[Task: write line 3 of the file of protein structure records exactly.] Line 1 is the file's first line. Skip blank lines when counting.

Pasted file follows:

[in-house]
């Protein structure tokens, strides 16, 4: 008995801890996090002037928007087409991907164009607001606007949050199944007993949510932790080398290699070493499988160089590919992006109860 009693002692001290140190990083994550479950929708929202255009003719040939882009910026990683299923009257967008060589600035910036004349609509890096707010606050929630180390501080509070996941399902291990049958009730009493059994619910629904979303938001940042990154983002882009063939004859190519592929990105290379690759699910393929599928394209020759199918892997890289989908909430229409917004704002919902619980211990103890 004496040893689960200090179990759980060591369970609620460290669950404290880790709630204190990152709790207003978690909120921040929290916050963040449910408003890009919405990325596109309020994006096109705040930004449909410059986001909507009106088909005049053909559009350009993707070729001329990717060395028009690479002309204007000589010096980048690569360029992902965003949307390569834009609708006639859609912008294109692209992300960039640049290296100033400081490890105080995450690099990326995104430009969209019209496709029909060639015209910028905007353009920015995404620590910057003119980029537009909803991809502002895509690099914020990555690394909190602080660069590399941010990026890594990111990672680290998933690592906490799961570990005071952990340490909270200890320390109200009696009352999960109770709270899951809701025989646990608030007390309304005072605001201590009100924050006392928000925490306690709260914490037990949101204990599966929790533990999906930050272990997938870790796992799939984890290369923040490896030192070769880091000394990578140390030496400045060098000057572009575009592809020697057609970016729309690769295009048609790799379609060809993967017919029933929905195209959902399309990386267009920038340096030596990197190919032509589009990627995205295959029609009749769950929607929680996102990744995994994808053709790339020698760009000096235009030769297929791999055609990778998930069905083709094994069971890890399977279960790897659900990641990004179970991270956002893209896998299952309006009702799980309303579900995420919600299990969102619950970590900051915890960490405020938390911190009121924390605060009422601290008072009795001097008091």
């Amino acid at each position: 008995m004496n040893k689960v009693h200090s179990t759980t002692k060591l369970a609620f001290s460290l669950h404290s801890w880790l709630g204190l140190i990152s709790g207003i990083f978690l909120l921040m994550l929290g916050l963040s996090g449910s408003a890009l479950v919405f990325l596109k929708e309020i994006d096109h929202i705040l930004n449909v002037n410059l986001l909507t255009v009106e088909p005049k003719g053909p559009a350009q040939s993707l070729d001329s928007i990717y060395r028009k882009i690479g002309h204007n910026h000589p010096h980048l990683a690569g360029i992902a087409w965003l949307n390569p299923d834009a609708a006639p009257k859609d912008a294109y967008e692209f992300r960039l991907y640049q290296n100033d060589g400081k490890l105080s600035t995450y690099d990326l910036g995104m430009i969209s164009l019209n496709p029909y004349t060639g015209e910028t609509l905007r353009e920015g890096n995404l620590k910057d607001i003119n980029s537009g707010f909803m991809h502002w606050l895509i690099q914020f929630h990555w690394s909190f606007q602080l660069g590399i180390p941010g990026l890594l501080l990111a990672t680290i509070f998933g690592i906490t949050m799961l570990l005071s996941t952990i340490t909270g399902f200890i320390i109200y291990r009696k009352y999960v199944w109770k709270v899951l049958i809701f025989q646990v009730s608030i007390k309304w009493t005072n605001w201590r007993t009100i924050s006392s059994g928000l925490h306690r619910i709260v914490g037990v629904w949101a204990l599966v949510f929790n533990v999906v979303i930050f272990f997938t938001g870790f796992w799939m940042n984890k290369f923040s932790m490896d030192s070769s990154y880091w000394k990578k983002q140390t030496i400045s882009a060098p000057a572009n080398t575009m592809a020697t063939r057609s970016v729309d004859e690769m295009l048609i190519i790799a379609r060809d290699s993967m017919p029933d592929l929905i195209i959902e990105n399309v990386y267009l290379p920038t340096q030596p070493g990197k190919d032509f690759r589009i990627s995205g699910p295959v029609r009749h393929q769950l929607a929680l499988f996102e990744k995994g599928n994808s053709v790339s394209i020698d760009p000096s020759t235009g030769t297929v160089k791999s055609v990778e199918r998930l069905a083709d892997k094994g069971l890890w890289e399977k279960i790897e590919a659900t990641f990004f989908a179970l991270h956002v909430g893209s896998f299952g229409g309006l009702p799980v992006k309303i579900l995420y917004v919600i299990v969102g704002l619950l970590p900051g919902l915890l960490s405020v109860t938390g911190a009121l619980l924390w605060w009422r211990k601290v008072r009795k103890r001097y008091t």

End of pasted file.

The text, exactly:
């Amino acid at each position: 008995m004496n040893k689960v009693h200090s179990t759980t002692k060591l369970a609620f001290s460290l669950h404290s801890w880790l709630g204190l140190i990152s709790g207003i990083f978690l909120l921040m994550l929290g916050l963040s996090g449910s408003a890009l479950v919405f990325l596109k929708e309020i994006d096109h929202i705040l930004n449909v002037n410059l986001l909507t255009v009106e088909p005049k003719g053909p559009a350009q040939s993707l070729d001329s928007i990717y060395r028009k882009i690479g002309h204007n910026h000589p010096h980048l990683a690569g360029i992902a087409w965003l949307n390569p299923d834009a609708a006639p009257k859609d912008a294109y967008e692209f992300r960039l991907y640049q290296n100033d060589g400081k490890l105080s600035t995450y690099d990326l910036g995104m430009i969209s164009l019209n496709p029909y004349t060639g015209e910028t609509l905007r353009e920015g890096n995404l620590k910057d607001i003119n980029s537009g707010f909803m991809h502002w606050l895509i690099q914020f929630h990555w690394s909190f606007q602080l660069g590399i180390p941010g990026l890594l501080l990111a990672t680290i509070f998933g690592i906490t949050m799961l570990l005071s996941t952990i340490t909270g399902f200890i320390i109200y291990r009696k009352y999960v199944w109770k709270v899951l049958i809701f025989q646990v009730s608030i007390k309304w009493t005072n605001w201590r007993t009100i924050s006392s059994g928000l925490h306690r619910i709260v914490g037990v629904w949101a204990l599966v949510f929790n533990v999906v979303i930050f272990f997938t938001g870790f796992w799939m940042n984890k290369f923040s932790m490896d030192s070769s990154y880091w000394k990578k983002q140390t030496i400045s882009a060098p000057a572009n080398t575009m592809a020697t063939r057609s970016v729309d004859e690769m295009l048609i190519i790799a379609r060809d290699s993967m017919p029933d592929l929905i195209i959902e990105n399309v990386y267009l290379p920038t340096q030596p070493g990197k190919d032509f690759r589009i990627s995205g699910p295959v029609r009749h393929q769950l929607a929680l499988f996102e990744k995994g599928n994808s053709v790339s394209i020698d760009p000096s020759t235009g030769t297929v160089k791999s055609v990778e199918r998930l069905a083709d892997k094994g069971l890890w890289e399977k279960i790897e590919a659900t990641f990004f989908a179970l991270h956002v909430g893209s896998f299952g229409g309006l009702p799980v992006k309303i579900l995420y917004v919600i299990v969102g704002l619950l970590p900051g919902l915890l960490s405020v109860t938390g911190a009121l619980l924390w605060w009422r211990k601290v008072r009795k103890r001097y008091t």